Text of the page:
Cheap sensors, high-speed wireless networks, and mobile device technologies are opening up new possibilities for human-computer interaction and enabling important applications in areas such as health care, collaborative work, and sustainable resource use. Yet, according to Newman, we still lack appropriate tools and methods for the design and development of applications to take advantage of these capabilities, which hampers our ability to realize the technology's full potential.
One particular challenge when working with "context-aware" systems – that is, systems that sense and respond to the situations in which they are used, such as a person’s current location or social setting – is the difficulty of evaluating these systems in the early stages of development. This is primarily due to the difficulty of creating the anticipated context of use during the time that it takes to develop the program. As a result, designers must invest excessive effort into building robust, deployable prototypes early in the development process. They may make a premature commitment to design choices that have been not been fully explored and may be unable to apply best practices for user-centered design.
While previous efforts to support context-aware development have sought to make it easier to take prototypes into the field for testing, Newman’s approach turns the tables: he seeks to bring the field into the lab by providing continuously available representations of an application’s anticipated context of use. Such representations can be used for exploring and validating design alternatives with very little effort.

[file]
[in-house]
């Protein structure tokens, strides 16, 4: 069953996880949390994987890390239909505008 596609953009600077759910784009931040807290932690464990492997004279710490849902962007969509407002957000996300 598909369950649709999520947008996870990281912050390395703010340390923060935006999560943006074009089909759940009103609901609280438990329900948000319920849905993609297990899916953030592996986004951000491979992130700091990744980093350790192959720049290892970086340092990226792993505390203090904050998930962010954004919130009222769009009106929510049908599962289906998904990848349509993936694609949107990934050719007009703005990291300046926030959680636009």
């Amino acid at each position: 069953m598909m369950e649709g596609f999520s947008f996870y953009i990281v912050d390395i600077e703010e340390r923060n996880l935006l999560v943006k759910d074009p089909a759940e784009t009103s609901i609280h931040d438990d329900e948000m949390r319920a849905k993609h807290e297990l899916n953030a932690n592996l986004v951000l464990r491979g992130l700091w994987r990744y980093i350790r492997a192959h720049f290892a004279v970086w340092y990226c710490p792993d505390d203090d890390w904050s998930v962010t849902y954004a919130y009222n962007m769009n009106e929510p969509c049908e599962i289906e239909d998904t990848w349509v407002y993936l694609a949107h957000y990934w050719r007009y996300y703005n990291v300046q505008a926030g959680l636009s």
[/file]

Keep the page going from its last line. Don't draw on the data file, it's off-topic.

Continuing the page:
Newman’s RePlay system provides baseline support for the capture and playback of sensor traces representing an application’s context. Throughout the grant period, the system will be extended to include support for the capture and use of large sensor trace data sets; rapid, parallel prototyping of both interactive and infrastructure components of context-aware systems; and the ability to re-create complex contextual conditions during controlled user tests to an extent that is not currently possible.
Newman’s educational mission is to prepare rising HCI professionals for the constantly changing world of technology they will face throughout their career. As part of this project, he will be teaching students how to integrate data capture, context representation, and novel forms of user testing into software design and development practice. These methods will be incorporated into existing design and evaluation courses at the graduate and undergraduate levels. In addition to sharing his course materials to other educators via the Web, he plans to present tutorials and workshops on the use of capture and playback tools during design at meetings and conferences hosted by professional design organizations.